The president of Maynooth University students' union has lost a €75,000 defamation action against the operators of Luas and the company that provides its security personnel amid claims of "racial profiling" in the policing of trams.
Leon Diop (23), of Ashgrove, Springfield, Tallaght, Co Dublin, claimed on Thursday that he and his brother, Adam, were passengers on the tram two years ago when two security men gestured for them to leave the train at a Luas stop despite their having shown them valid travel tickets.
Mr Diop told his counsel Peter Leonard that while they had been allowed to remain on the tram one of the security staff videoed them as they were being spoken to. Mr Diop had said to them that having been asked to produce tickets after other black youths had exited the tram was "slightly racial profiling".
Mr Leonard, who appeared in the Circuit Civil Court with Kevin Tunney Solicitors, told Judge Terence O’Sullivan that Mr Diop believed that having been gestured to leave the tram after inspection of their tickets had given others on the Luas the impression that they had not paid for their tickets and were committing an offence.
Mr Diop told the court he had said: “Just because we’re black lads doesn’t mean we’re with them”, referring to other black youths who had left the tram after running to the rear. When one of the security men had denied they were engaged in racial profiling, Mr Diop had said: “I’m pretty sure it is.”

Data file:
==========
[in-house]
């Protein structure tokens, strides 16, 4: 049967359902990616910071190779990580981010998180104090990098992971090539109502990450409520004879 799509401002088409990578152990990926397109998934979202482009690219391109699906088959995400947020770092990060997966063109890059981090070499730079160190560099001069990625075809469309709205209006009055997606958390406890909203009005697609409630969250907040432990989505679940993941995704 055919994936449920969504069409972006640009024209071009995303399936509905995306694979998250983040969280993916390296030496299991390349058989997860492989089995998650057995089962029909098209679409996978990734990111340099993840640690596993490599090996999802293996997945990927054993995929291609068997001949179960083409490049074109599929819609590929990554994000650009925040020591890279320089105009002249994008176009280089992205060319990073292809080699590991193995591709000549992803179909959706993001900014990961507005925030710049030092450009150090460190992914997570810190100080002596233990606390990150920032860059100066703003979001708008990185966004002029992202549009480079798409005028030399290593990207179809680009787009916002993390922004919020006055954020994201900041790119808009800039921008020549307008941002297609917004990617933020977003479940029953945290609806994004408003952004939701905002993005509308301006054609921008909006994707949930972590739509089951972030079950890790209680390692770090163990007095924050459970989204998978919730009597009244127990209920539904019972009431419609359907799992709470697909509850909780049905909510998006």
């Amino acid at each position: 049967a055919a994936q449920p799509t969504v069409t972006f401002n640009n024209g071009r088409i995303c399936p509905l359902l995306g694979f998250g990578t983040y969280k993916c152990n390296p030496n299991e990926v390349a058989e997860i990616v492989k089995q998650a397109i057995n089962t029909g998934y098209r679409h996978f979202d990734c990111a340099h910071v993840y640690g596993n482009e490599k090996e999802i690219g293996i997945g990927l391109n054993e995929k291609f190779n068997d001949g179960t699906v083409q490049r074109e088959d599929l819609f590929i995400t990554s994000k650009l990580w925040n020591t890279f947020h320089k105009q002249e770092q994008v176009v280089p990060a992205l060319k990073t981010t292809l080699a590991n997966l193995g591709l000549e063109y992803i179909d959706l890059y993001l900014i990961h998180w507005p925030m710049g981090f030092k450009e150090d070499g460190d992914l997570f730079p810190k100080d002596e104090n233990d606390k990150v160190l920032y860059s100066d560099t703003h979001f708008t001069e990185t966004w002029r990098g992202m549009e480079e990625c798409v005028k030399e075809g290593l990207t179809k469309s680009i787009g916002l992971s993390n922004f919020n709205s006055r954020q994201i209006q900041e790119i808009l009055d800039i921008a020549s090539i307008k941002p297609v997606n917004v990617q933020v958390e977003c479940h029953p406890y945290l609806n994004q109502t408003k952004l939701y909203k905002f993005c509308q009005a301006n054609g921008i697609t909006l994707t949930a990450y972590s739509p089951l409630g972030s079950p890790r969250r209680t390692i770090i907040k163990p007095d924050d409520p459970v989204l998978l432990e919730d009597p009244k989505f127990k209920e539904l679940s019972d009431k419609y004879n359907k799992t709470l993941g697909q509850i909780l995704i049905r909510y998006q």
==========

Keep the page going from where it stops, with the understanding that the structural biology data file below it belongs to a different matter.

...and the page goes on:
He said one of the security men had said: “Here buddy, now listen. I don’t like your attitude. Just step off there please.” They had been allowed to stay on the tram and the security men had left at the next stop.
The judge was told, after viewing CCTV of the incident, that it was agreed one of the security men had said “the other lads” had been put off the trams three times that day. He had added there were 12 “other blokes” they had put off five different trams.
When barrister Eamon Marray, counsel for Transdev Dublin Light Rail and STT Risk Management, Ballina, Killaloe, Co Tipperary, asked Mr Diop what he thought had been defamatory Mr Diop replied: "It made me look like I was with a gang of youths. It made me look as if I was a troublesome person."
Mr Marray, who appeared with Hayes McGrath solicitors, said the evidence given by Mr Diop had not shown any cause of action.
The judge said clearly there were no words spoken that were defamatory.
The judge, in dismissing Mr Diop’s case, said he was obviously a very successful student and he may reasonably have felt there was some issue concerning black youths on the Luas not paying for tickets and that he was being picked on and made a complaint that he and his brother were being racially profiled.
The judge said the CCTV clearly showed the hand gestures and it looked as if he was being directed to leave. The court could see the logic behind asking passengers to step on to the platform to deal with situations without holding up the trams.
“This is a nice young man who was affronted and while the gesture may be defamatory on its face it is protected by qualified privilege,” the judge said.
“Racial profiling is not a tort [a wrong] that attracts damages in law and I must dismiss the claim.”
Mr Diop, a graduate of psychology through science, became students’ union president at Maynooth last year. His brother Adam, who had not brought a claim, has graduated in multimedia studies from DCU.